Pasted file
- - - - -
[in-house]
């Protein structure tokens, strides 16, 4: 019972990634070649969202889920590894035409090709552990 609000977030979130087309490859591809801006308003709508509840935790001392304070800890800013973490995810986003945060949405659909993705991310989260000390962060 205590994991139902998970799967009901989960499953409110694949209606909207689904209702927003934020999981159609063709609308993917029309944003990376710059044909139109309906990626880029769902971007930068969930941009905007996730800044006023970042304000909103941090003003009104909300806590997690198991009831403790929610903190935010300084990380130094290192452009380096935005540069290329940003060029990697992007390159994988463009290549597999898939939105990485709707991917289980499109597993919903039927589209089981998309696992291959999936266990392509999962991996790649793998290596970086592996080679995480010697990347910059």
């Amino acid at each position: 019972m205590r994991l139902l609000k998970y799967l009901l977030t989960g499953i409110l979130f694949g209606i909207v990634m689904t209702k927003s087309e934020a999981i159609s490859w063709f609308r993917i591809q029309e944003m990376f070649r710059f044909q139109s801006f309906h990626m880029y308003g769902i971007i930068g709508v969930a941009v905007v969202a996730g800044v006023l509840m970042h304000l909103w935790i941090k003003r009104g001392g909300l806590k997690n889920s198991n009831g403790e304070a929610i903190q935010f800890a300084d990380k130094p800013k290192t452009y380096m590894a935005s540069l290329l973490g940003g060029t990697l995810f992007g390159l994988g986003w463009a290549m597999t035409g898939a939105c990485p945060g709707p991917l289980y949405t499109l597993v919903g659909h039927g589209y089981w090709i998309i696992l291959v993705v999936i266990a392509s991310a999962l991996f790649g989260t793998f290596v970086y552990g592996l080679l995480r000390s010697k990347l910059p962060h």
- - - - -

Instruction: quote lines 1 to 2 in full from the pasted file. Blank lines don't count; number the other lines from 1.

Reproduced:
[in-house]
């Protein structure tokens, strides 16, 4: 019972990634070649969202889920590894035409090709552990 609000977030979130087309490859591809801006308003709508509840935790001392304070800890800013973490995810986003945060949405659909993705991310989260000390962060 205590994991139902998970799967009901989960499953409110694949209606909207689904209702927003934020999981159609063709609308993917029309944003990376710059044909139109309906990626880029769902971007930068969930941009905007996730800044006023970042304000909103941090003003009104909300806590997690198991009831403790929610903190935010300084990380130094290192452009380096935005540069290329940003060029990697992007390159994988463009290549597999898939939105990485709707991917289980499109597993919903039927589209089981998309696992291959999936266990392509999962991996790649793998290596970086592996080679995480010697990347910059």